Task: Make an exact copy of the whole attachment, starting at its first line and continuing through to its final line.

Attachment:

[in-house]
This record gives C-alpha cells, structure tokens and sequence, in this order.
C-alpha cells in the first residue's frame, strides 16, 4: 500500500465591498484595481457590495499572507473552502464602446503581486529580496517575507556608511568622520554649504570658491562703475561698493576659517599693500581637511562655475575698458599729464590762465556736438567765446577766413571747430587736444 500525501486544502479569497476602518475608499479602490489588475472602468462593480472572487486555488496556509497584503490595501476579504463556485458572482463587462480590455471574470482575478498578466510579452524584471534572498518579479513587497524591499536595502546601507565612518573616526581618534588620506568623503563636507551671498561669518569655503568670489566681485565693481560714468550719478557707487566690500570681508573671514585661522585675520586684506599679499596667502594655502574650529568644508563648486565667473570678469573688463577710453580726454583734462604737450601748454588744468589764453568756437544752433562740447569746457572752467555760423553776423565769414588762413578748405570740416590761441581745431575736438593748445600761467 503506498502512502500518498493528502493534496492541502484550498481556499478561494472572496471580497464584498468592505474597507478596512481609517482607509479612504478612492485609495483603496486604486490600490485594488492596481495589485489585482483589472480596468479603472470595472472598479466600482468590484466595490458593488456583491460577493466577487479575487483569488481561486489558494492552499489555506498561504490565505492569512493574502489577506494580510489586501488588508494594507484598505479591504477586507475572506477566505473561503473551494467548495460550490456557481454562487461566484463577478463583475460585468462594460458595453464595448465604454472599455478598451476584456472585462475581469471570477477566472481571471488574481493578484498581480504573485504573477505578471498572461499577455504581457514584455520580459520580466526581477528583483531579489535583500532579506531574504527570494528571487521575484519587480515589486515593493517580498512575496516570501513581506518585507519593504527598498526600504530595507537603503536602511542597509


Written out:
[in-house]
This record gives C-alpha cells, structure tokens and sequence, in this order.
C-alpha cells in the first residue's frame, strides 16, 4: 500500500465591498484595481457590495499572507473552502464602446503581486529580496517575507556608511568622520554649504570658491562703475561698493576659517599693500581637511562655475575698458599729464590762465556736438567765446577766413571747430587736444 500525501486544502479569497476602518475608499479602490489588475472602468462593480472572487486555488496556509497584503490595501476579504463556485458572482463587462480590455471574470482575478498578466510579452524584471534572498518579479513587497524591499536595502546601507565612518573616526581618534588620506568623503563636507551671498561669518569655503568670489566681485565693481560714468550719478557707487566690500570681508573671514585661522585675520586684506599679499596667502594655502574650529568644508563648486565667473570678469573688463577710453580726454583734462604737450601748454588744468589764453568756437544752433562740447569746457572752467555760423553776423565769414588762413578748405570740416590761441581745431575736438593748445600761467 503506498502512502500518498493528502493534496492541502484550498481556499478561494472572496471580497464584498468592505474597507478596512481609517482607509479612504478612492485609495483603496486604486490600490485594488492596481495589485489585482483589472480596468479603472470595472472598479466600482468590484466595490458593488456583491460577493466577487479575487483569488481561486489558494492552499489555506498561504490565505492569512493574502489577506494580510489586501488588508494594507484598505479591504477586507475572506477566505473561503473551494467548495460550490456557481454562487461566484463577478463583475460585468462594460458595453464595448465604454472599455478598451476584456472585462475581469471570477477566472481571471488574481493578484498581480504573485504573477505578471498572461499577455504581457514584455520580459520580466526581477528583483531579489535583500532579506531574504527570494528571487521575484519587480515589486515593493517580498512575496516570501513581506518585507519593504527598498526600504530595507537603503536602511542597509